Israel Horovitz's dark, absurdist comedy "Line," the longest-running play in New York's off-off-Broadway history (25 years and counting), begins a Saturday late-night run tonight at West Coast Ensemble. The story follows five characters waiting for an unspecified event, as each connives to be first in line. $8. 11 p.m. West Coast Ensemble, 522 N. La Brea Ave., Los Angeles. For reservations, call (323) 525-0022.
Also today, though it's not slated to open in theaters until Nov. 17, you can catch a sneak preview of the multicultural Thanksgiving film "What's Cooking?" at the Museum of Tolerance. Tamales, spring rolls and kugel join the traditional turkey, sibling rivalry, love, prejudice and politics at the table in this film, which features Julianna Margulies in an all-star cast. $6 (general admission); $5 (members). 7:30 p.m. 9760 W. Pico Blvd., Los Angeles. For reservations or more information, call (310) 772-2452.
After studying dance at the Bolshoi Ballet Studio and piano at Moscow Central Musical School, Ann Krasner earned her master's degree in computer science before moving to Los Angeles. Krasner first picked up a paintbrush in 1996 and quickly found success, with more than 400 of her paintings in museums and private collections. She was featured in last year's "Obscurity to Freedom" exhibition at the Finegood Art Gallery, and now her work is at Los Angeles County Museum of Art through Dec. 7. Art Rental and Sales Gallery, 5905 Wilshire Blvd., Los Angeles. For more information, call (323) 857-6500.
Also today, at A Shenere Velt Gallery, the feminist art collective Mother Art presents "Domestic Stories," a literary tea. Carolyn Allport will read from her meditation on motherhood, "Accident! A Tale of Two Sons, or How Life Imitates Defensive Driving." Poets Julia Stein, Cherry Jean Vasconcellos and Ellyn Maybe are also featured. 2 p.m. A Shenere Velt Gallery at the Workmen's Circle, 1525 S. Robertson Blvd., Los Angeles. For more information, call (310) 552-2007.
Artist Marvin Saltzman's latest solo exhibit, titled "Places," follows his travels through Europe and America in a series of abstract paintings and drawings that project the feeling of each place. Chapel Hill, N.C.-based Saltzman, who has been exhibiting his work nationally since 1956, is widely recognized for his use of intense colors and for bringing a Southern perspective to abstract art. Through Nov. 17. Mon.-Thur., 6 a.m.-10 p.m.; Fri. 6 a.m.-6 p.m.; Sat. 1 p.m.-6 p.m.; Sun. 8 a.m.-6 p.m. Alpert JCC, 3801 E. Willow St., Long Beach. For more information, call (562) 426-7601.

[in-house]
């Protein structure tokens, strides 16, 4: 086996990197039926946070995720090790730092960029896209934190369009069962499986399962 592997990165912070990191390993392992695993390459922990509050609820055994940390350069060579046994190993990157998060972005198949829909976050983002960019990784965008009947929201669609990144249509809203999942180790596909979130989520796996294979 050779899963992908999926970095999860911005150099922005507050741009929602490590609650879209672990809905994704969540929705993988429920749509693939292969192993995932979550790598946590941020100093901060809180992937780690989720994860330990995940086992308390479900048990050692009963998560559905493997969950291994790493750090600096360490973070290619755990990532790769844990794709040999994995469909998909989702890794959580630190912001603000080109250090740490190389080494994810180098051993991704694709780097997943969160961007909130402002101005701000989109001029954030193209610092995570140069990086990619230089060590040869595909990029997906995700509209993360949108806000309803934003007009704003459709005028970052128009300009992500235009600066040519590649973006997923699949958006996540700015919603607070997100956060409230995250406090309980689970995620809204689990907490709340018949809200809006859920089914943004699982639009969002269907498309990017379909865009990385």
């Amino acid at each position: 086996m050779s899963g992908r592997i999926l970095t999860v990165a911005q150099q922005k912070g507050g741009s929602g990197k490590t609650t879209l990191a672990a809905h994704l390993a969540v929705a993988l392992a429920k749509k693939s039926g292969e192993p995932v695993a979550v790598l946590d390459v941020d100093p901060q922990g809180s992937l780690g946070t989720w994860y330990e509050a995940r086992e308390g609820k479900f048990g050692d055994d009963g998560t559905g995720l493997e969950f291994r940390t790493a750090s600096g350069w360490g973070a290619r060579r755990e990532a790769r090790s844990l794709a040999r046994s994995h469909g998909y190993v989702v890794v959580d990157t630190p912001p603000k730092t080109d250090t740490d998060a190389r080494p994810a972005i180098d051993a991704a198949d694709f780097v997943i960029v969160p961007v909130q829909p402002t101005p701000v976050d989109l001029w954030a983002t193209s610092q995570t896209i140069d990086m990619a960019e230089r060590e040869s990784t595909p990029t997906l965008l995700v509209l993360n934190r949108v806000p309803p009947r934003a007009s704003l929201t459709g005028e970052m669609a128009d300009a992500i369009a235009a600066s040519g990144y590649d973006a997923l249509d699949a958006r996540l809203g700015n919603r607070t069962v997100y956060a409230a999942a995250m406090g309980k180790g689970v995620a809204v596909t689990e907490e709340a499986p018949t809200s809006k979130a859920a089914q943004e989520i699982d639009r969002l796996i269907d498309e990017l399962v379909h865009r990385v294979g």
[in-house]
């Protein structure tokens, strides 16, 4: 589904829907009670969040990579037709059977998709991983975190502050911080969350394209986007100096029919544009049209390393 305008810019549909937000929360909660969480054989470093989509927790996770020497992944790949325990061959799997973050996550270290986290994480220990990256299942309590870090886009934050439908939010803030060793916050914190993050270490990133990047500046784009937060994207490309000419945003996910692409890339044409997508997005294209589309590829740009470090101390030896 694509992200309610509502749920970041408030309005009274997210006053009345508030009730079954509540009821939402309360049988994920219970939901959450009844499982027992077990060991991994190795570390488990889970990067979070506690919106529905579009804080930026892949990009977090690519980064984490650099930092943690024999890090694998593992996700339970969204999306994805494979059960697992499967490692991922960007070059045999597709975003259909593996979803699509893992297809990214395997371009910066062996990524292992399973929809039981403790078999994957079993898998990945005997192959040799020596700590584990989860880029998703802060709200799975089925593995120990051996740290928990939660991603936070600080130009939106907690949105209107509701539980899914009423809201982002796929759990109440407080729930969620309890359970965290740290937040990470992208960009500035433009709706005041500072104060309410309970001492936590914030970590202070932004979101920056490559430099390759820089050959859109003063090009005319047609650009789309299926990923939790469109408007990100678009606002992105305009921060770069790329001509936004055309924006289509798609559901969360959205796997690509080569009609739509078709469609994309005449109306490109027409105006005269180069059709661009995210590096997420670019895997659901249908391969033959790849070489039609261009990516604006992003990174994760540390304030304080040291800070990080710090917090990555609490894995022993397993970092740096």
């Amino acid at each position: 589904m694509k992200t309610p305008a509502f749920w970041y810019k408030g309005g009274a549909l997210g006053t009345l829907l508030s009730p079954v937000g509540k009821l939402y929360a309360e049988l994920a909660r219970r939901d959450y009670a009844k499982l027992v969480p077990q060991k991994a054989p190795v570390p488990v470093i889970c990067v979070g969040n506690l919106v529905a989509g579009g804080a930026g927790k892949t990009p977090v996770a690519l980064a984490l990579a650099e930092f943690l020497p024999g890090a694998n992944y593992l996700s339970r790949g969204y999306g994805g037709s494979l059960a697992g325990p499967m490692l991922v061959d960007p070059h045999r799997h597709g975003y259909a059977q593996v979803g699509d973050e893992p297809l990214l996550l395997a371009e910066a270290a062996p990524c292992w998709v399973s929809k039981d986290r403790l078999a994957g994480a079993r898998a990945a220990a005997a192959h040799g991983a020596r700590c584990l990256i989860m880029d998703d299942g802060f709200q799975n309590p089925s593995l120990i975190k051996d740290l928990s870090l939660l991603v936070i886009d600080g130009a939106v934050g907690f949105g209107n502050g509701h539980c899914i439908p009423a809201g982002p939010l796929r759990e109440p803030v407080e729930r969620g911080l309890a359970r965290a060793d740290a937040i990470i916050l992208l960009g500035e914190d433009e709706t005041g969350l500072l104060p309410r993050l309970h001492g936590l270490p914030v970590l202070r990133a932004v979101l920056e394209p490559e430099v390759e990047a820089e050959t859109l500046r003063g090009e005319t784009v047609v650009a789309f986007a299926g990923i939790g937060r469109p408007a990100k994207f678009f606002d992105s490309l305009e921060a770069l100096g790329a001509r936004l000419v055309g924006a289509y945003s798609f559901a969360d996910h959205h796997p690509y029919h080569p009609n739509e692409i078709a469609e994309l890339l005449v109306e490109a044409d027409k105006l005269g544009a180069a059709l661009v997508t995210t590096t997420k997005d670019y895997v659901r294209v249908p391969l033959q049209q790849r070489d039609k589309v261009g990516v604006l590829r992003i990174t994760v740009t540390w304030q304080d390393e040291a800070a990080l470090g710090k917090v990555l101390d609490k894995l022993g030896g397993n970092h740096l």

Cast your votes, then head off to A Shenere Velt Gallery to see the Middle East Peace Quilt. Artist Sima Elizabeth Shefrin has produced the quilt as an international community art project, with more than 200 contributors from around the world producing squares. The quilt is on exhibit through Dec. 3, when it will travel the country, growing peace by piece. Mon.-Fri., 10 a.m.-5 p.m. 1525 S. Robertson Blvd., Los Angeles. For more information, call (310) 552-2007.
Composer and pianist Mario Castelnuovo-Tedesco fled the tide of Italian anti-Semitism in 1939, settling in Los Angeles with a well-established reputation as a concert performer and music critic. Working for Hollywood studios, he contributed to some 250 films, in addition to his own prolific output of operatic and orchestral work. Castelnuovo-Tedesco's students at the Los Angeles Conservatory of Music included such aspiring composers as Henry Mancini, Jerry Goldsmith, John Williams and Andre Previn. The Instituto Italiano di Cultura presents a concert of his unpublished sonatas for violin and piano. 8 p.m. 1023 Hilgard Ave., Westwood. For more information, call (310) 443-3250.
More music tonight: For Israeli rock, it's hard to beat the '70s sounds of Kaveret. Also known as Poogy, the band has broken up and reunited a number of times, as members have gone on to other careers - Gigi Gov has a popular Israeli talk show, "Laila Gov," and Meir Fenigstein will bring his Israeli Film Festival to Los Angeles for its 13th year this December. Tonight, you can catch old favorites like "Yo-Ya (Ani Sho'eh)" at the Wilshire Theatre. 8 p.m. 8440 Wilshire Blvd. For tickets or more information, call (877) 966-5566.
A memorial at the Museum of Tolerance on the 62nd anniversary of Kristallnacht will be followed by a screening of the Simon Wiesenthal Center's "Genocide," the 1981 Oscar-winning documentary. Narrated by Orson Welles and Elizabeth Taylor, the film combines history with dramatic personal stories of Nazi terror. 7 p.m. 9760 W. Pico Blvd., Los Angeles. For reservations or more information, call (310) 772-2529.
From Lenny Bruce to Malcolm X, the social revolutionaries of the 1960s needed a good lawyer, and William Kunstler was that lawyer. After leaving his successful law practice in 1961 to defend Freedom Riders and others pro bono, Kunstler made headlines defending the Chicago Seven in a circus-like trial that resulted in his own four-year sentence for contempt of court . In "David and Goliath in America: A William Kunstler Story," playwright Nick Zagone examines Kunstler's motivations in taking on these high-profile campaigns for justice. $15. Fri. and Sat., 8 p.m.; Sun. 7 p.m. Through Dec. 17. The Road Theatre Company, 5108 Lankersheim Blvd., North Hollywood. For reservations, call (818) 759-3382, ext. 2.
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